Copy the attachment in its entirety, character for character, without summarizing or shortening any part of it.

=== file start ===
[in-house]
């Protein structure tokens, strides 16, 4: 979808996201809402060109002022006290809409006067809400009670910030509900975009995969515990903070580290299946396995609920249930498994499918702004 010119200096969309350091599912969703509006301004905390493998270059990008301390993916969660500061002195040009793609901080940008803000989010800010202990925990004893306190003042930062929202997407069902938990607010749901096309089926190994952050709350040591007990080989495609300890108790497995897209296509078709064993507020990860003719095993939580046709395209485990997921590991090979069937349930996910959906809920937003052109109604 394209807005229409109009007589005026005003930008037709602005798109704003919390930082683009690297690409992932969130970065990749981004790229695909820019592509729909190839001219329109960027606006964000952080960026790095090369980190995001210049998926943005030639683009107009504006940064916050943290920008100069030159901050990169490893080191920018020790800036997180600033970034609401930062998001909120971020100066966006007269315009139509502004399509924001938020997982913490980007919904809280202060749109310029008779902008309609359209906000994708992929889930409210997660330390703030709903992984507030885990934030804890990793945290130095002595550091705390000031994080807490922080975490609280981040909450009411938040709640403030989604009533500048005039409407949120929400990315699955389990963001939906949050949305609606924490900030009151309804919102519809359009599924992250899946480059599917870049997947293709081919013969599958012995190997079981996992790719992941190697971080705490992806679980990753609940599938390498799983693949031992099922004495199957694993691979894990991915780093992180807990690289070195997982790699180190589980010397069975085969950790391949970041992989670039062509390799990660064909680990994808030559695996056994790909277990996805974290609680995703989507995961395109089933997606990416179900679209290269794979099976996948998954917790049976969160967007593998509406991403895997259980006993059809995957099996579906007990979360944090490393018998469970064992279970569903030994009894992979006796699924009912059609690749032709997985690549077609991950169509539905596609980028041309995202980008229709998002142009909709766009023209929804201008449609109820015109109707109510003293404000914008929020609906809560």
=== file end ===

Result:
[in-house]
């Protein structure tokens, strides 16, 4: 979808996201809402060109002022006290809409006067809400009670910030509900975009995969515990903070580290299946396995609920249930498994499918702004 010119200096969309350091599912969703509006301004905390493998270059990008301390993916969660500061002195040009793609901080940008803000989010800010202990925990004893306190003042930062929202997407069902938990607010749901096309089926190994952050709350040591007990080989495609300890108790497995897209296509078709064993507020990860003719095993939580046709395209485990997921590991090979069937349930996910959906809920937003052109109604 394209807005229409109009007589005026005003930008037709602005798109704003919390930082683009690297690409992932969130970065990749981004790229695909820019592509729909190839001219329109960027606006964000952080960026790095090369980190995001210049998926943005030639683009107009504006940064916050943290920008100069030159901050990169490893080191920018020790800036997180600033970034609401930062998001909120971020100066966006007269315009139509502004399509924001938020997982913490980007919904809280202060749109310029008779902008309609359209906000994708992929889930409210997660330390703030709903992984507030885990934030804890990793945290130095002595550091705390000031994080807490922080975490609280981040909450009411938040709640403030989604009533500048005039409407949120929400990315699955389990963001939906949050949305609606924490900030009151309804919102519809359009599924992250899946480059599917870049997947293709081919013969599958012995190997079981996992790719992941190697971080705490992806679980990753609940599938390498799983693949031992099922004495199957694993691979894990991915780093992180807990690289070195997982790699180190589980010397069975085969950790391949970041992989670039062509390799990660064909680990994808030559695996056994790909277990996805974290609680995703989507995961395109089933997606990416179900679209290269794979099976996948998954917790049976969160967007593998509406991403895997259980006993059809995957099996579906007990979360944090490393018998469970064992279970569903030994009894992979006796699924009912059609690749032709997985690549077609991950169509539905596609980028041309995202980008229709998002142009909709766009023209929804201008449609109820015109109707109510003293404000914008929020609906809560």